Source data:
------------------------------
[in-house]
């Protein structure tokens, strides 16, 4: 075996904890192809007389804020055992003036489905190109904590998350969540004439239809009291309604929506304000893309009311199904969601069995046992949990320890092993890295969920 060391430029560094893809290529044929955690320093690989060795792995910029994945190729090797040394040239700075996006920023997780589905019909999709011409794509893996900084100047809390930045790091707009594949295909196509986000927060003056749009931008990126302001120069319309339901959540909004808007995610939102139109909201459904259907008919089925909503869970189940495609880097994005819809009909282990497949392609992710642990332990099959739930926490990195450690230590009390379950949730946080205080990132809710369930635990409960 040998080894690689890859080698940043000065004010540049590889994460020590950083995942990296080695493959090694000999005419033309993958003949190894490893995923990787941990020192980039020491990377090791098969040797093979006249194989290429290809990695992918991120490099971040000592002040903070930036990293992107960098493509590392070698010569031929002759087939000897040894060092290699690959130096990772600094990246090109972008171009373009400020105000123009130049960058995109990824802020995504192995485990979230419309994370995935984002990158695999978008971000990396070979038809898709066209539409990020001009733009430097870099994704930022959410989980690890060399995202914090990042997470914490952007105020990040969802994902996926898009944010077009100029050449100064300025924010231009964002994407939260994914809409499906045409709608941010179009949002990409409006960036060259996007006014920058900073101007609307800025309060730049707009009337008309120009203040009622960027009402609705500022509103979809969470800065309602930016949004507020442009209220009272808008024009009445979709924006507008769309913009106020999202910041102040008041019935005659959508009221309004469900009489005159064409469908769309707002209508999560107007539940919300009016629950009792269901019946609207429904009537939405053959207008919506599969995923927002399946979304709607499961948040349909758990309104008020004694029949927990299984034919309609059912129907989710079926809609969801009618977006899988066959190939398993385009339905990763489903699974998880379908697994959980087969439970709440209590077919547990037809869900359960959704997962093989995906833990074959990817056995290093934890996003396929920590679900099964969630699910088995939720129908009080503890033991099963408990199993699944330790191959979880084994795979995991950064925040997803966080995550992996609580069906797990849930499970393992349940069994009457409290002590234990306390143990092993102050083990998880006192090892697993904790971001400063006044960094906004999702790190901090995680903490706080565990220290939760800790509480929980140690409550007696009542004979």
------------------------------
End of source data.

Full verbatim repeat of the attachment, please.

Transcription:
[in-house]
């Protein structure tokens, strides 16, 4: 075996904890192809007389804020055992003036489905190109904590998350969540004439239809009291309604929506304000893309009311199904969601069995046992949990320890092993890295969920 060391430029560094893809290529044929955690320093690989060795792995910029994945190729090797040394040239700075996006920023997780589905019909999709011409794509893996900084100047809390930045790091707009594949295909196509986000927060003056749009931008990126302001120069319309339901959540909004808007995610939102139109909201459904259907008919089925909503869970189940495609880097994005819809009909282990497949392609992710642990332990099959739930926490990195450690230590009390379950949730946080205080990132809710369930635990409960 040998080894690689890859080698940043000065004010540049590889994460020590950083995942990296080695493959090694000999005419033309993958003949190894490893995923990787941990020192980039020491990377090791098969040797093979006249194989290429290809990695992918991120490099971040000592002040903070930036990293992107960098493509590392070698010569031929002759087939000897040894060092290699690959130096990772600094990246090109972008171009373009400020105000123009130049960058995109990824802020995504192995485990979230419309994370995935984002990158695999978008971000990396070979038809898709066209539409990020001009733009430097870099994704930022959410989980690890060399995202914090990042997470914490952007105020990040969802994902996926898009944010077009100029050449100064300025924010231009964002994407939260994914809409499906045409709608941010179009949002990409409006960036060259996007006014920058900073101007609307800025309060730049707009009337008309120009203040009622960027009402609705500022509103979809969470800065309602930016949004507020442009209220009272808008024009009445979709924006507008769309913009106020999202910041102040008041019935005659959508009221309004469900009489005159064409469908769309707002209508999560107007539940919300009016629950009792269901019946609207429904009537939405053959207008919506599969995923927002399946979304709607499961948040349909758990309104008020004694029949927990299984034919309609059912129907989710079926809609969801009618977006899988066959190939398993385009339905990763489903699974998880379908697994959980087969439970709440209590077919547990037809869900359960959704997962093989995906833990074959990817056995290093934890996003396929920590679900099964969630699910088995939720129908009080503890033991099963408990199993699944330790191959979880084994795979995991950064925040997803966080995550992996609580069906797990849930499970393992349940069994009457409290002590234990306390143990092993102050083990998880006192090892697993904790971001400063006044960094906004999702790190901090995680903490706080565990220290939760800790509480929980140690409550007696009542004979």